"Hey, listen, buddy," said Ray, "we know what was going on. You got mixed up in some bad shit, Meeksworth put on the squeeze. Maybe threatened your family?" He raised his eyebrows encouragingly, and Jonas started nodding. "What choice did you have, right?"
"Uh-huh," said Jonas.
"So why the fuck don't you stop yanking us around like a chew toy and tell us the straight up—" Ray broke off and pressed his lips together. "I mean. I, uh." He forced another smile. "How 'bout you fill us in on what you know, and then we'll see what we can do to help you outta this mess you've got yourself into. Please."
Jonas shot a glance at Fraser. "I don't know what you're talking about. I don't know anything. I want a lawyer."
"Hey, you can trust us," said Ray, wondering how in hell Fraser managed to sound sincere when he said that kind of thing.
"We'll have someone call the public defender's office," Fraser added.
Ray sprang to his feet and dragged Fraser out the door, slamming it behind them.
Ray: That is not bad cop, Fraser.
Fraser: I know. It's just—Jonas Rinksman will get what he deserves according to the letter of the law, but that doesn't include our ire.
Ray: *shakes his head* Bad cop, Fraser. Come on. I know you got it in you. Just let it out.
Fraser: All right.
The change was incredible. It wasn't Fraser's posture or even what he said, but it was like he'd switched on an electric forcefield. Ray couldn't look away.
"Where were you really on Friday night?" Fraser asked Jonas, and now his voice rang with cold authority.
"I, uh—" Jonas stuttered.
Fraser raised his eyebrows and waited, and it was the chilliest silence Ray'd heard since Stella kicked him out. Jesus Cheeses. It almost had Ray on the mat, ready to confess everything, every impure thought, but he gritted his teeth and held it in. Instead he watched, transfixed, as Fraser ruthlessly extracted a true confession out of Jonas, wrote it down and got Jonas to sign it, three and a half seconds before Jonas' public defender walked in the door.
"Wow," Ray told Fraser, clapping him on the shoulder as they left Jonas and the lawyer to try to scheme Jonas some wiggle room. "That was something. That was—How'd you do that?"
Fraser cracked his neck. "I—Well, I asked myself how I'd approach the interrogation if I were Inspector Thatcher."
BREAKROOM. FRANNIE ENTERS.
Ray: Hey, Frannie, nice belt. Got a skirt to go with that?
Frannie: Screw you, Ray.
Fraser: Ray, you're supposed to be being polite.
Ray: We're talking cops, Fraser. Roles. Not everyday interactions.
Fraser: I dare you to be polite. I bet you.
Ray: For money?
Fraser: Well, no, that would be illegal. For—*stumped* What do you want?
Ray: (*thinks* If only you knew.) Detail my car. The full Mountie service, all the bells and whistles.
Fraser: All right.
Ray: And what do you get if I don't make it?
Fraser: The satisfaction of knowing you tried your best.
Ray: Fraser, that's not how bets go. I lose, I have to give you something. What do you want from me?
Fraser: Ah. *licks lip*
Ray: *raises eyebrows*
Fraser: *clears throat* If you lose you can pay for dinner.
They took their coffee to the bullpen and Ray grabbed the file off his desk and opened it, ready to write his report. Fraser sat in the visitor's chair and fiddled with his hat. Every time Ray looked up, he was shifting in his seat. Crossing his legs. Uncrossing them. Leaning his elbows on his knees. Fidgeting. Something was going on, and Ray had a hunch he knew what it was.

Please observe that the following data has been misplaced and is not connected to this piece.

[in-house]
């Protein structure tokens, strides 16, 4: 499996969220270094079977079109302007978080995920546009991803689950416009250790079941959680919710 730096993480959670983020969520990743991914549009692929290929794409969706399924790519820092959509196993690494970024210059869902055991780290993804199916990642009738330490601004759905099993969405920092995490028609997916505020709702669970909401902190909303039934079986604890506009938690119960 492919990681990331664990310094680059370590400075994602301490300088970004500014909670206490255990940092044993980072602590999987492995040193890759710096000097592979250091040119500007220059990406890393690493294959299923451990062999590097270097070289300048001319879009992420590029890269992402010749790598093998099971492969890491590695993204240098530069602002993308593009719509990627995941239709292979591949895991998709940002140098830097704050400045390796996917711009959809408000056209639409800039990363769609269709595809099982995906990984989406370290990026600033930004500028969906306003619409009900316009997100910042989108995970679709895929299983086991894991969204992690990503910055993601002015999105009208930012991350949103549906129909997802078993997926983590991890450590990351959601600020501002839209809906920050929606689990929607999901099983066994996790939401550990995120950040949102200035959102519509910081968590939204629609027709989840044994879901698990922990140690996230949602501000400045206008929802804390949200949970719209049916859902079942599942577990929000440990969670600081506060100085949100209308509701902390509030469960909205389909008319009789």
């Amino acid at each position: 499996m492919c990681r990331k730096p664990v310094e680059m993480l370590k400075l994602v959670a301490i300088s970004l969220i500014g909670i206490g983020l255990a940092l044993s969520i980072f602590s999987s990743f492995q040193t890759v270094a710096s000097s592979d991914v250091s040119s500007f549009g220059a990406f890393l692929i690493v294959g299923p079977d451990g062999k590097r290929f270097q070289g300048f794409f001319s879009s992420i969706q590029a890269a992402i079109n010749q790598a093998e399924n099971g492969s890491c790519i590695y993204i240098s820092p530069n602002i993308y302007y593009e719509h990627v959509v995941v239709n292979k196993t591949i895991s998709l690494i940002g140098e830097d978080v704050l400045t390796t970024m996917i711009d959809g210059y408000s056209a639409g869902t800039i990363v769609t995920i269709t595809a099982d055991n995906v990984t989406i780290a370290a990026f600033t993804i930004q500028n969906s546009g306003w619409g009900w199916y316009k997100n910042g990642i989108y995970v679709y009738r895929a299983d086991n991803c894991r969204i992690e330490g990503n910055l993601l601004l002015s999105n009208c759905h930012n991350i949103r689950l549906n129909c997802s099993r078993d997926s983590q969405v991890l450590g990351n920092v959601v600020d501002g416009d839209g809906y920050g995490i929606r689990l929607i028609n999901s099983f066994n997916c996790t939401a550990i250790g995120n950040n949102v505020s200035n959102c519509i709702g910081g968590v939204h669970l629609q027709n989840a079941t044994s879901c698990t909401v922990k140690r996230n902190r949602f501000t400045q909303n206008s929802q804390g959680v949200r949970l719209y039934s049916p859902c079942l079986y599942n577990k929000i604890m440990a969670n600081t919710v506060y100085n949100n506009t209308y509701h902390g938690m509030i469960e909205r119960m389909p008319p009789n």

Fraser liked being bad cop. Liked it more than he'd ever admit.
Ray stood up and took a couple of steps into the middle of the room. "Hey, Dewey," he called. "You stink."
"Fuck you, Vecchio," said Dewey without looking up.
Fraser was looking, though. "Ray!"
Ray shrugged and perched himself on the corner of his desk nearest Fraser. He folded his arms and grinned shamelessly at him.
"That was a very poor effort, Ray." Fraser met his gaze. "Less than five minutes since we made our wager."
"Yeah, well." Ray let his head drop and scratched his neck, giving himself a minute to work up the balls. Then he looked up, serious now. "Maybe I wanted to buy you dinner," he said, quiet enough no one else would hear.
Fraser blinked. His gaze darted to Ray's waist—or maybe a little lower—and then up again. "Ah," he said.
"Yeah, ah." Ray's heart was pounding, he could barely breathe, but he kept his fašade of cool together, except for—shit, one of his fingers was twisted up in the hem of his t-shirt. He yanked it free and folded his arms again, balled his sweaty hands so no one watching would catch on. "You gonna let me?"
"Let you?" repeated Fraser, faintly.
Recklessly, Ray slid his foot forward until it nudged Fraser's boot. "Buy you dinner."
"Well, of course," said Fraser, flushing, trying to play it clueless, giving him an out. "Given our agreement, I'd say you're obliged to."
Ray glanced around. No one was looking. He leaned closer and murmured, "Yeah, but when we made that deal, you weren't in full possession of the facts. So, uh, Fraser. Are you going to let me buy you dinner?"
Fraser shifted in his seat again, and Ray couldn't help himself. His eyes did the same quick glance down Fraser had given him earlier. What he glimpsed—a disruption in the Force, he thought, and nearly choked—made him so dizzy that when Fraser spoke, he hardly heard him.
"I'd be honored."
The words hung between them for a second. That was it. That was it. After all this time, Ray had made the move and Fraser hadn't blocked or side-stepped or flustered his way out of it. Fraser had said Yes. Fraser, who was holding his gaze, his eyes dark and filled with intent. Not a hint of good cop there. Nothing but truth.
It took everything Ray had not to reach out and touch. Soon, he told himself. Thirty seconds, a minute tops. He started flipping through his mental rolodex looking for a secure location. While he did, his mouth formed words on autopilot. "Thank you kindly."